In the warehouse, where the food boxes were packed, loaded in the truck, and prepared for distribution, TSSC and Food Bank got busy making changes. They suggested that Metro switch from square boxes to rectangular ones to ensure that each box was filled with less air and more food.  We also implemented an assembly line box-packing system that dramatically reduced packing time. Changes were even made at the point of distribution in the Rockaways, which reduced the amount of time it took volunteers to hand out boxes. What were the specific outcomes of all the TSSC improvements? Watch the Meals Per Hour video and see for yourself! With each viewing of this video, Toyota will donate the cost of one meal to Food Bank For New York City, up to 1 million meals!

I had fun helping with the distribution each week in Far Rockaway, but I also learned more than I was expecting to, and I know others at Food Bank have as well. As a result of this project, Food Bank has already begun to apply TSSC principles to our Community Kitchen and Food Pantry in Harlem, as well as to some of our member agencies across the five boroughs, with plans to do more. TSSC has also agreed to come back and help us improve the efficiency of our warehouse, which is the largest wholesale food distribution center in the world. It will be quite a job, but I know from firsthand experience that we'll see great results!

Amy Thompson is a Capacity Associate and works on the award-winning TEN program at Food Bank For New York City.

Taking the Food Stamp Challenge

By Laura Mindlin

I knew that living on $1.50 per meal a day would be difficult, but by day three of the Food Stamp Challenge, I was exhausted. It wasn't just because of the small portions of food I'd been eating to avoid hitting day six with nothing left but a half empty jar of peanut butter; making $31.50 in groceries stretch a whole week was tougher than I imagined. My exhaustion instead came from constantly thinking about food.

I consider myself a foodie, so this was not a big change for me, but the nature of my thoughts had changed. On the days leading up to the challenge, I was kept up at night thinking about how I would spend that $31.50. Which foods would last me the whole week? Would I be able to get even a sampling of fruits and vegetables? What would I have to sacrifice? Those first few days I managed to pull together some pretty decent dishes with the foods I bought: pasta, kidney and black beans, tofu (best bang for your buck), peanut butter, brown rice, mango, oatmeal, broccoli/carrot mixture, eggs, chicken drumsticks, tomatoes, cantaloupe, cereal, red pepper, sweet potatoes, and an eggplant.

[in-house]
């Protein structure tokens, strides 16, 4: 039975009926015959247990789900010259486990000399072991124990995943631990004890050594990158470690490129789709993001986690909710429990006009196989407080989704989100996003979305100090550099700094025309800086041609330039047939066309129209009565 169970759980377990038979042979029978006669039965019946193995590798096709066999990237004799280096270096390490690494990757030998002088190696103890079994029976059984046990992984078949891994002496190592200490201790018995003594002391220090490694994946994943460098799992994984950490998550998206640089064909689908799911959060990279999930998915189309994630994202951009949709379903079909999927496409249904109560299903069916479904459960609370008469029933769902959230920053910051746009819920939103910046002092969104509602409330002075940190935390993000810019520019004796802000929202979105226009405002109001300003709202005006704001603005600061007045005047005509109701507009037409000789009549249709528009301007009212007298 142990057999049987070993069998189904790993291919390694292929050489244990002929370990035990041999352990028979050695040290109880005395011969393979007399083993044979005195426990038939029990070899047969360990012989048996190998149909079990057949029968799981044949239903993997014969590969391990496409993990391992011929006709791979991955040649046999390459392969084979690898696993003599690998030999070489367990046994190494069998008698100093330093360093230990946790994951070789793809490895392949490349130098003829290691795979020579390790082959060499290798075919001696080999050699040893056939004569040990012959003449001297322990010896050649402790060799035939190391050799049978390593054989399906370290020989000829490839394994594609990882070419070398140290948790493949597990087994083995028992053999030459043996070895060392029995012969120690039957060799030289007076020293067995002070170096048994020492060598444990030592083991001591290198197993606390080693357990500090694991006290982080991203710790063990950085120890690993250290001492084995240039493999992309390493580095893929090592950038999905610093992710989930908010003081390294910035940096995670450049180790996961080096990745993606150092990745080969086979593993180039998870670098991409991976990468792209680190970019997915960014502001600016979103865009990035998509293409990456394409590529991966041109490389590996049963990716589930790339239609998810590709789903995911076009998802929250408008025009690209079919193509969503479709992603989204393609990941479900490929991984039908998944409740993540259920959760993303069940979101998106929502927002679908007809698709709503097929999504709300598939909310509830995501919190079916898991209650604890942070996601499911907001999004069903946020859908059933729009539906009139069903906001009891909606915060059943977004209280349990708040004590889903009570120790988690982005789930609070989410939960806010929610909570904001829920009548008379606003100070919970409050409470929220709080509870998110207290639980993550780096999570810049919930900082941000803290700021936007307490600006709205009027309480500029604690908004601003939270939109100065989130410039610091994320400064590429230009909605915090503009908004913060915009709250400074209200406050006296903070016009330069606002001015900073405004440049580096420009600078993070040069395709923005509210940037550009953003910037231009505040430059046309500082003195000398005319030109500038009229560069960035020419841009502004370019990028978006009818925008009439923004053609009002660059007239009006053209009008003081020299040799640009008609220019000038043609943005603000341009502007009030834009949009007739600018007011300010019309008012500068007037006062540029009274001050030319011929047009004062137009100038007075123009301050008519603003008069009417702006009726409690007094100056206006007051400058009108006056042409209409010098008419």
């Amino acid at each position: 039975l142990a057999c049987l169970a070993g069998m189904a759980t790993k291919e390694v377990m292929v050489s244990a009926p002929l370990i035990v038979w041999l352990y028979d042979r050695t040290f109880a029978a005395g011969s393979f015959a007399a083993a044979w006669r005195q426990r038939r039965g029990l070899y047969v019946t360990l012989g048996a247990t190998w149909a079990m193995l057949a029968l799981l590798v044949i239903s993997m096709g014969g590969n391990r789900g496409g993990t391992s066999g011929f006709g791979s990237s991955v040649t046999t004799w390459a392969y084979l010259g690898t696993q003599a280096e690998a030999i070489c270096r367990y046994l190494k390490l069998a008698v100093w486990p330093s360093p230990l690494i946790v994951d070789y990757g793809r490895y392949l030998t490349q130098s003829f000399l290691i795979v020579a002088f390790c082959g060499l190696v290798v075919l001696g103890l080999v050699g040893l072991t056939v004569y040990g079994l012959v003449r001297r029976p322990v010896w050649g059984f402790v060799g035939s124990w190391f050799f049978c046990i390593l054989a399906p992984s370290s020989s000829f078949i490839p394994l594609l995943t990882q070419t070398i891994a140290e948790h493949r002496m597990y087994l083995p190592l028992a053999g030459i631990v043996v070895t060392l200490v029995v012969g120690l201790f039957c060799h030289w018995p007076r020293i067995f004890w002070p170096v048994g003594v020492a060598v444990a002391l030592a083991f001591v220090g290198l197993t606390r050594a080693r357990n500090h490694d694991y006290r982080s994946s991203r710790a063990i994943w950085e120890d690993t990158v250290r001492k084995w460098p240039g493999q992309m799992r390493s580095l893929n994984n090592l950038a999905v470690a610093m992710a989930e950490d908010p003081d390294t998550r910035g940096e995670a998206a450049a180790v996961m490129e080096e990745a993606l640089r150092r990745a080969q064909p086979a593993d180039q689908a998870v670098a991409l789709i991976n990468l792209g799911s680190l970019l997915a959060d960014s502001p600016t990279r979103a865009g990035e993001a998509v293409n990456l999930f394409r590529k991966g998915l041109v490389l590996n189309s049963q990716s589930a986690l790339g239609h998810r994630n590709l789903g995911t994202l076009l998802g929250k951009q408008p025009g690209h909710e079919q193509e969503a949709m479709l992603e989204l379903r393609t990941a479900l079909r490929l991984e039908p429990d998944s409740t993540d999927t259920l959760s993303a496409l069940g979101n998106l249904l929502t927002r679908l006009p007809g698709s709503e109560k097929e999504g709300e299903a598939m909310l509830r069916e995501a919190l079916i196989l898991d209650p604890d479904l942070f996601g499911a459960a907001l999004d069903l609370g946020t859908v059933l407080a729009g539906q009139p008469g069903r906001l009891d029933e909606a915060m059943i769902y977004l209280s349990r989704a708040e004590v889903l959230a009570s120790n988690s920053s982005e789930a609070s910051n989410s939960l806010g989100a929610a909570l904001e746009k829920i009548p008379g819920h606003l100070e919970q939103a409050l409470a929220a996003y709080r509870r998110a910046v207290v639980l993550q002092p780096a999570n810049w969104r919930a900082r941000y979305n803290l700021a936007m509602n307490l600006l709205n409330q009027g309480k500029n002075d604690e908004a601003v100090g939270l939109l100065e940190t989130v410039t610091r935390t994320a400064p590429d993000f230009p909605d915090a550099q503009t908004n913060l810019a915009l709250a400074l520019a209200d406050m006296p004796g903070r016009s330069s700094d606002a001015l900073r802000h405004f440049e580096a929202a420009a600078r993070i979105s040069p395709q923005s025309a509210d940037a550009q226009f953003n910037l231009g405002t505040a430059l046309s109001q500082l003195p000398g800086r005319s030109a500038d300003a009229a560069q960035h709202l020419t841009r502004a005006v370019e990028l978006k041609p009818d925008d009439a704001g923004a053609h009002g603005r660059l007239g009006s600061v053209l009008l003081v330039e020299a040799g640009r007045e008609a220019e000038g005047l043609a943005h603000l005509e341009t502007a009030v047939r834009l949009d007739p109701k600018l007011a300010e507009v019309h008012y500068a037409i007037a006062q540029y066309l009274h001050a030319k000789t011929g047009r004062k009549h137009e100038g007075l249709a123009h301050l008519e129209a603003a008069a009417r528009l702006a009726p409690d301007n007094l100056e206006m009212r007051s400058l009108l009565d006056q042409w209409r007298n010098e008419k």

Despite my naïve expectations, my food-related stressors didn't dissolve when I finally made my purchases. They actually led to some frustration, as well as a few other emotions that I couldn't quite put my finger on. But I kept those feelings inside. I'd sit in a café and watch with wide eyes and outrage as the person next to me threw away half of a perfectly good sandwich.

Other times, I had to explain to friends that I was a little grumpy because I hadn't eaten much that day, and I was exhausted by all of the thoughts circulating in my mind. But then I'd stop and remind myself why I took on this challenge in the first place. Grumpiness? Mental exhaustion? Who was I to use these excuses when there are people living on a food stamp budget week after week, maybe even working two jobs, simply to provide for their family? I knew that by the last day of this challenge I'd likely have gained many new insights--not just about the hardworking New Yorkers who rely on food stamps to get them through difficult times, but also about myself. I'll share more of the lessons I've learned in my next blog.